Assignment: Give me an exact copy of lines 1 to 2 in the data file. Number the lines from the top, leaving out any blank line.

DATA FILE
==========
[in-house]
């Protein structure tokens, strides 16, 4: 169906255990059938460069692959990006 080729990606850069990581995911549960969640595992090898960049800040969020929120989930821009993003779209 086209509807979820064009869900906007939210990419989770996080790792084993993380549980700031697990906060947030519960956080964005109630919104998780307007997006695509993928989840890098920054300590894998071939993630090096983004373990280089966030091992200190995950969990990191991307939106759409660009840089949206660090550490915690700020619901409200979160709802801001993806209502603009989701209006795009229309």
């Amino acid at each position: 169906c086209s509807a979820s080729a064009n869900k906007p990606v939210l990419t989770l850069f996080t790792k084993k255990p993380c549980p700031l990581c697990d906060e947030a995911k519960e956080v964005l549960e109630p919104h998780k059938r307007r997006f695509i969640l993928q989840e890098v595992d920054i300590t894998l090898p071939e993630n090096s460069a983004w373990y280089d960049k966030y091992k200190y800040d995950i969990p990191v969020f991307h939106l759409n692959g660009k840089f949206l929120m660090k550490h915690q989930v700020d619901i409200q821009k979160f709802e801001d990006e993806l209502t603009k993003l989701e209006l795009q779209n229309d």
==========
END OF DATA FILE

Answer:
[in-house]
């Protein structure tokens, strides 16, 4: 169906255990059938460069692959990006 080729990606850069990581995911549960969640595992090898960049800040969020929120989930821009993003779209 086209509807979820064009869900906007939210990419989770996080790792084993993380549980700031697990906060947030519960956080964005109630919104998780307007997006695509993928989840890098920054300590894998071939993630090096983004373990280089966030091992200190995950969990990191991307939106759409660009840089949206660090550490915690700020619901409200979160709802801001993806209502603009989701209006795009229309």